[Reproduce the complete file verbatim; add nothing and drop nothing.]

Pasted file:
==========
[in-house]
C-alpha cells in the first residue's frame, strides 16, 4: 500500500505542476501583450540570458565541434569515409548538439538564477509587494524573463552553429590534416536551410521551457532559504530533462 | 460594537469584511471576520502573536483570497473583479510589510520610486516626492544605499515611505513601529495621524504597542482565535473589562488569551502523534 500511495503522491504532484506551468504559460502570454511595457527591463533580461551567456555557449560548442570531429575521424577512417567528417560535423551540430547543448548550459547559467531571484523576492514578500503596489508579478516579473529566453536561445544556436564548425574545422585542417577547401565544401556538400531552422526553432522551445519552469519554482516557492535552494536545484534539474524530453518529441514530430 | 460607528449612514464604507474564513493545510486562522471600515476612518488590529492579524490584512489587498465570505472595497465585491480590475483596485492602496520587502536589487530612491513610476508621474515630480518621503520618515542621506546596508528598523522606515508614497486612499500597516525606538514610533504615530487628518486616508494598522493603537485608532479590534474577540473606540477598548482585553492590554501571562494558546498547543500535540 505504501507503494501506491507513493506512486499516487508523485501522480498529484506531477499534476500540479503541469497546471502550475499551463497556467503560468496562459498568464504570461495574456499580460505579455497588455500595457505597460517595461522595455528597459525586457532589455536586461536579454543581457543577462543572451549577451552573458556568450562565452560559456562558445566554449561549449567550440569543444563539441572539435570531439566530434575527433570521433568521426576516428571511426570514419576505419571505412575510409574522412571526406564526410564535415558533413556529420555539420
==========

[in-house]
C-alpha cells in the first residue's frame, strides 16, 4: 500500500505542476501583450540570458565541434569515409548538439538564477509587494524573463552553429590534416536551410521551457532559504530533462 | 460594537469584511471576520502573536483570497473583479510589510520610486516626492544605499515611505513601529495621524504597542482565535473589562488569551502523534 500511495503522491504532484506551468504559460502570454511595457527591463533580461551567456555557449560548442570531429575521424577512417567528417560535423551540430547543448548550459547559467531571484523576492514578500503596489508579478516579473529566453536561445544556436564548425574545422585542417577547401565544401556538400531552422526553432522551445519552469519554482516557492535552494536545484534539474524530453518529441514530430 | 460607528449612514464604507474564513493545510486562522471600515476612518488590529492579524490584512489587498465570505472595497465585491480590475483596485492602496520587502536589487530612491513610476508621474515630480518621503520618515542621506546596508528598523522606515508614497486612499500597516525606538514610533504615530487628518486616508494598522493603537485608532479590534474577540473606540477598548482585553492590554501571562494558546498547543500535540 505504501507503494501506491507513493506512486499516487508523485501522480498529484506531477499534476500540479503541469497546471502550475499551463497556467503560468496562459498568464504570461495574456499580460505579455497588455500595457505597460517595461522595455528597459525586457532589455536586461536579454543581457543577462543572451549577451552573458556568450562565452560559456562558445566554449561549449567550440569543444563539441572539435570531439566530434575527433570521433568521426576516428571511426570514419576505419571505412575510409574522412571526406564526410564535415558533413556529420555539420